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Relationships with Mentors

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Question: If you have a mentor, how did you find that person and build the relationship? What is the best advice your mentor has given you?  -- Amy Beth Miller, Editor, Personal Report for the Administrative Professional


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In my previous employment, my supervisor became my lifetime mentor. She was an extremely smart person but never acted that way. She was always well groomed and handled situations as an adult. I listened to everything she would say, take her suggestions very seriously and watched how she handled herself in various good and bad situations. After several years, I hope that I currently do her justice. The greatest thing she said to me that I never forgot was "never sell yourself short and do the best you can, no matter what. Remember, you control you." These words are always with me. She is now retired but I still keep in touch with her. She made me pursue my career. Thanks Betty.

My previous boss is my mentor. I work for him for almost 10 years and he has the gift of mentoring. He really found me more than I found him. He still mentors me to this day. I believe it takes a special relationship to have a positive mentoring experince. You must be able to trust this person with huge part of your life and never take thing personal. It is important to never put your mentor on a pedestal because they will fall and this could damage your relationship. Open and honest communication is the life blood of your relationship.

The best advice he gave me was to be true to myself and to take advice from others but to always test the information within myself.

My mentor found me! A mentor is someone who enjoys teaching and reaching out to people who need help or guidance. Some people just naturally do this. They remember how they got started and they don't want someone else to flounder as they did.
But if this doesn't happen, then seek out the person closest to your job title, that has been with the company for a year or longer - this person will have the knowlege to help you.
I think a lot of companies have an official mentoring program, but if they don't there is nothing wrong with seeking someone out yourself. However, just because you choose someone, doesn't mean they are capable or willing to oblige. Talk to this person and explain what your needs are - more than likely, they will offer their expertise and assistance.

My mentor happened to be a co-worker. She has turned out to be the smartest lady I have ever met. She is younger than I which was difficult at first but it turned out to be the best thing that ever happened to my career as an assistant. The one important thing about learning from a mentor is to ask questions and then be sure to put their advice to work. Do the work yourself so that you will learn from experience. The best advice my mentor gave me is to have confidence in myself. Jump in with both feet and before you know it, you will be blessed with the confidence of others. Thanks for everything Erin...... Now I have become one of those people within my organization that has other assistants calling for advice. I am carrying on the important task of helping others as Erin has and does help me.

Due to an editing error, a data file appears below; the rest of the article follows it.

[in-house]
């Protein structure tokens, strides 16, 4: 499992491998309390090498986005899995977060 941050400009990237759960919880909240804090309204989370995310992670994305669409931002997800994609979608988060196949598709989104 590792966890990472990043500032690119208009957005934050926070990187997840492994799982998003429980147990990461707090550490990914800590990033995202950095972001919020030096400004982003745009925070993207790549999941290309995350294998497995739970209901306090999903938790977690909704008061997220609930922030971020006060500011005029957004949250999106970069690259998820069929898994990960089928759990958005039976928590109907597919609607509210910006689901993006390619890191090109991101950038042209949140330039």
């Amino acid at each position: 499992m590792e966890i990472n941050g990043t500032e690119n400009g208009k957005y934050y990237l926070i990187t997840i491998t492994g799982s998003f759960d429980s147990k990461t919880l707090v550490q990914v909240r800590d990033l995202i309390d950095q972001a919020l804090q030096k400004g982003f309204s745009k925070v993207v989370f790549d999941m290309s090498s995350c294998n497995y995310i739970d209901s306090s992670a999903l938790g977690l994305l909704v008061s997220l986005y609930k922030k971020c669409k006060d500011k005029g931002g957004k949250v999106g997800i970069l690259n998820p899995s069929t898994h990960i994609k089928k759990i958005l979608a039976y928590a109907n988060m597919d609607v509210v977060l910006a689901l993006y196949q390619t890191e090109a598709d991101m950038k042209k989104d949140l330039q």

I worked with a good friend of mine which happened to be the owner. She is extremely intelligent and had her own business in the travel industry for 11 years. I listened her and how she spoke with her clients and was able to handle situation that arose with regards to the event planning she and I were handling together. She taught me how to use the Franklin Covey planner, which I still use to this day and that includes the goals for my life. I am so grateful for the years I worked with her and what she has taught me. She has since sold her business and moved to NY and I have since moved on and I have exercised all the skills and knowledge she has taught me. My kids tell me I am too organized. I have a planner that I follow for every day and calendars at home with appts on etc. She was a great mentor and even if we were not friends first I would have made her my mentor

Would it be presumptuous to say I have BEEN a mentor to a good many young admins? As an "Administrative Professional", I have made it my goal to instill a sense of pride about the work we do and to encourage admins to constantly look for ways to be better at what we do. The phrase "just an admin" or "just a secretary" is so degrading to an honorable, important profession but I hear it too often from others in the field.

For me personally, I had a teacher in high school who taught a two-hour business class for seniors. She is the one who made me decide this is what I wanted to do. It was from her that I learned the basis for the skills I have and more than that, I learned to be proud of the job I do and to never allow myself to accept less than my best in everything I do. To this day, when I am tempted to submit work that "will do" but isn't my best, I cannot do it. I hear her in my head saying something like "You know you can do better than that." My only regret is that I never got to tell her what an impact she made on me.

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